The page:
I used a recipe from Paul Hollywood for this bread, although I doubled the quantities to make two loaves. As you can see from my picture, it comes out looking lovely and rustic, and the inclusion of a little white flour in the dough keeps it light.
WHAT YOU NEED:
– 800g stone-ground strong wholemeal bread flour, plus a little extra
– 200g strong white bread flour
– 20g salt
– 20g instant yeast
– 80g unsalted butter, softened
– 640ml tepid water
– Olive oil for kneading
WHAT YOU DO:
1. Place the flours into a large mixing bowl and add the salt to one side of the bowl and the yeast to the other.
2. Add the butter and three quarters of the water, and pull the mixture together with your fingers. Add water a little at a time until you’ve picked up all the flour from the sides of the bowl. You may need more or less water, so just keep adding a little at a time until your dough is soft but not soggy. Keep going until you have a rough dough.
3. Brush your work surface with a little olive oil, and knead the dough on it for 5–10 minutes until it becomes soft and smooth. Place it into a lightly oiled large bowl. Cover with a tea towel and leave to rise until doubled in size which will take at least an hour.
4. Line two baking trays with baking paper.
5. Dust your work surface lightly with flour and tip the dough onto it. Knock the air out of the dough by folding it inwards repeatedly until it is smooth. Divide the dough into two and shape each one into whatever loaf shape you would like. With each of my two, I rolled it into a sausage shape about 40cm long, crossed the ends, and pulled the top one over and up through the middle, like the first half of tying a bow. Then tucked the ends and pressed and turned around the edges to end up with a roughly round shape.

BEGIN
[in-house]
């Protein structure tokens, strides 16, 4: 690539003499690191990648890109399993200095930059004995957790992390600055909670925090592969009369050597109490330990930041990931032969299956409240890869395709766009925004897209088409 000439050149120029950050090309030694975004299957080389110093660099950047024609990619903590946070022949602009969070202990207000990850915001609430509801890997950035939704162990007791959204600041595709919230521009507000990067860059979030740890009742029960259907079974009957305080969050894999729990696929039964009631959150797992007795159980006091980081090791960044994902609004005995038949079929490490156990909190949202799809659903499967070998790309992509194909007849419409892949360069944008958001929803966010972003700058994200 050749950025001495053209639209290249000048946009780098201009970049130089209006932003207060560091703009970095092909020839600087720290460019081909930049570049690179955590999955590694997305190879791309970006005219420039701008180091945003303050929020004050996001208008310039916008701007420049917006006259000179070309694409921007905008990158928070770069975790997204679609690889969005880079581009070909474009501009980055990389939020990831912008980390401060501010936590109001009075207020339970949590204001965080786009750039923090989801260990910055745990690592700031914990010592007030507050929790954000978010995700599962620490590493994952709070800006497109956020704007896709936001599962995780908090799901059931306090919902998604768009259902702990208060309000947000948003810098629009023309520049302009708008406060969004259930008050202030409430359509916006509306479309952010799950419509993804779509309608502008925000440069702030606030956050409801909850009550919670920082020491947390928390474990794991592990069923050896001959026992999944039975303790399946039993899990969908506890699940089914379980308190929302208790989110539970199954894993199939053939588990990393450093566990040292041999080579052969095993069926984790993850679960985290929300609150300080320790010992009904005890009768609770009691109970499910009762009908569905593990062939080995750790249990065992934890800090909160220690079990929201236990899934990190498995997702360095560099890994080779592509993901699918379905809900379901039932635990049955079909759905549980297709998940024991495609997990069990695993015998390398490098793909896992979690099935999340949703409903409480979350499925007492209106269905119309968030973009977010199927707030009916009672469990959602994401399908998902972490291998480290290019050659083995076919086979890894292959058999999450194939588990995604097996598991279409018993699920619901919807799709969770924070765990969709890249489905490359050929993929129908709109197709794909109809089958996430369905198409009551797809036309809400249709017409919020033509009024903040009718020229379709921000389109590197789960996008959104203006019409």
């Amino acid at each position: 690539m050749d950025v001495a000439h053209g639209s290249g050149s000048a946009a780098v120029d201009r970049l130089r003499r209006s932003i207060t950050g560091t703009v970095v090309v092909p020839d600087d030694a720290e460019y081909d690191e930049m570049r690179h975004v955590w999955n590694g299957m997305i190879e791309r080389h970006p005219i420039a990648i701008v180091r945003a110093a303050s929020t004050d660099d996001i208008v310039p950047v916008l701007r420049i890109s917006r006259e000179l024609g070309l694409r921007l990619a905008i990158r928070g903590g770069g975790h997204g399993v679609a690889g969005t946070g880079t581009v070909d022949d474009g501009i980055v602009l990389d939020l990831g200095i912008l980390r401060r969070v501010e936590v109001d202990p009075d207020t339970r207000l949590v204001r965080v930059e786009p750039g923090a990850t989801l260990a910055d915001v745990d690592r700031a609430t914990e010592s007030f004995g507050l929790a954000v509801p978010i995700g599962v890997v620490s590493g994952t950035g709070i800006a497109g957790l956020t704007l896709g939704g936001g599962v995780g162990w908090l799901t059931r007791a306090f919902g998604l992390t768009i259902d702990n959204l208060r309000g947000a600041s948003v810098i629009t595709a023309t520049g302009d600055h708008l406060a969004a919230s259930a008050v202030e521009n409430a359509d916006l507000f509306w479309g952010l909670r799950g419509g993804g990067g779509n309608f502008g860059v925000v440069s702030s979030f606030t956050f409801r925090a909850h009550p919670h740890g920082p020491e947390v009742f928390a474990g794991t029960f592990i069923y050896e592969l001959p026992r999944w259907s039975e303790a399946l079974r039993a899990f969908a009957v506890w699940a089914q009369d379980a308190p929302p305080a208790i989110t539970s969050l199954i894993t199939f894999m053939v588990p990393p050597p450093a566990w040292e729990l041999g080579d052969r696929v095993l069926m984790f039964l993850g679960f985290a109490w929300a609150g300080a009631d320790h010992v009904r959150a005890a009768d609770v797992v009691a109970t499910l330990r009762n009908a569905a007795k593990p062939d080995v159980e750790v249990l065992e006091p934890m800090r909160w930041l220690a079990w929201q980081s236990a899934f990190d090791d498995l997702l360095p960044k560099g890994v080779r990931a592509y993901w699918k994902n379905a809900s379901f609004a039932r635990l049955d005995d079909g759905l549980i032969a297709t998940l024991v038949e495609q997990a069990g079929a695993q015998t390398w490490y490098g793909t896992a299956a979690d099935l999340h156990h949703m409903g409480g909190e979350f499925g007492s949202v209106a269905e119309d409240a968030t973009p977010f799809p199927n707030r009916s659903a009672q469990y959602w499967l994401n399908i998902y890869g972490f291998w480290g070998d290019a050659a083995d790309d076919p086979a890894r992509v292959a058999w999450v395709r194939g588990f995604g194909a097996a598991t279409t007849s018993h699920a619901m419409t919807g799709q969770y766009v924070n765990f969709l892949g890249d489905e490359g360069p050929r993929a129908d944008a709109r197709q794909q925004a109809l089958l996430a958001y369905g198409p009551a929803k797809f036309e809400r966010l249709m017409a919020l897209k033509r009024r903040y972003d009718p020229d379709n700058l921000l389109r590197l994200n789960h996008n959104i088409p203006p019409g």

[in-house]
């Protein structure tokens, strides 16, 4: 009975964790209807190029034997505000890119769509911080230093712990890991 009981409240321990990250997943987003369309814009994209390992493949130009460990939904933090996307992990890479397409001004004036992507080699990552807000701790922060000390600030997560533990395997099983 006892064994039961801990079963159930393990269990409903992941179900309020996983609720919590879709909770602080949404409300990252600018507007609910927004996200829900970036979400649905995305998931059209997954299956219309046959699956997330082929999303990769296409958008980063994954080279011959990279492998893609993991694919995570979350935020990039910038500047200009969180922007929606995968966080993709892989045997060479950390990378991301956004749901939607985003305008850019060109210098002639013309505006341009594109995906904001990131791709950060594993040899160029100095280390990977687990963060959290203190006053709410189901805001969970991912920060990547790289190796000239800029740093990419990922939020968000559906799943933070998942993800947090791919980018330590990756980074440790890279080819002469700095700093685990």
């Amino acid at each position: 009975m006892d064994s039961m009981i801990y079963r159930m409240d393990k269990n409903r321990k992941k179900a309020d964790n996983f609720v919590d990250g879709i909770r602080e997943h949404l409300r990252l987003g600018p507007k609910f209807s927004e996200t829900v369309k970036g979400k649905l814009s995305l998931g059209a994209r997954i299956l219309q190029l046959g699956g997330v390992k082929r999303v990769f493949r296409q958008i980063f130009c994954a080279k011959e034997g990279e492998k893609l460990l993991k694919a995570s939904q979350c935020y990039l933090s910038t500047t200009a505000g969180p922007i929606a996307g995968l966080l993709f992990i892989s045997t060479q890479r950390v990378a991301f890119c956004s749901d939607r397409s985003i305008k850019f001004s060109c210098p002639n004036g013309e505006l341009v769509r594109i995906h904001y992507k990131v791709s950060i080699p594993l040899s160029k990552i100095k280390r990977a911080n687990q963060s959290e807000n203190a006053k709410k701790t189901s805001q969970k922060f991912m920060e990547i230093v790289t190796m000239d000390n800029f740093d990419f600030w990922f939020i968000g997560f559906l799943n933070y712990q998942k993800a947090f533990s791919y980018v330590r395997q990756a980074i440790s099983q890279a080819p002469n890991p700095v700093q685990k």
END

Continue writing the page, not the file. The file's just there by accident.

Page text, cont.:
6. Put the loaves on the baking trays and cover with cling film. Leave to prove for about an hour, until the loaves have roughly doubled in size.
7. Heat the oven to 430F/220C and place roasting tray in the bottom to heat up.
8. Rub flour all over the proved loaves. Put the loaf into the oven and fill the roasting tray with hot water. This will create steam in the oven while they cook. Bake the loaves for 30 minutes, then check they are cooked by tapping the base which should sound hollow.
9. Cool on a wire rack.
Oh this looks so good. I wish I had the patience to make bread, but I suppose it’s just as well I don’t. I’d eat it all the time if I did. Luckily, we have a market near us that has wonderful fresh bread when I want a loaf for dinner.
I’m quite happy just to try a small piece of each thing I bake and then give the rest away! I need more people to bake for…
No, you have enough already. I’m not a sharing sort of person anyway.
Lovely loaf of bread – lovely recipe 🙂
Thank you, I’m lucky to have a brick wall background in my kitchen too for the background! 🙂
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I love fresh-baked bread, and this looks wonderful. The weather’s cooling down, and that’s the perfect time to do some baking….
Absolutely and you get a bit of a workout with all that kneading!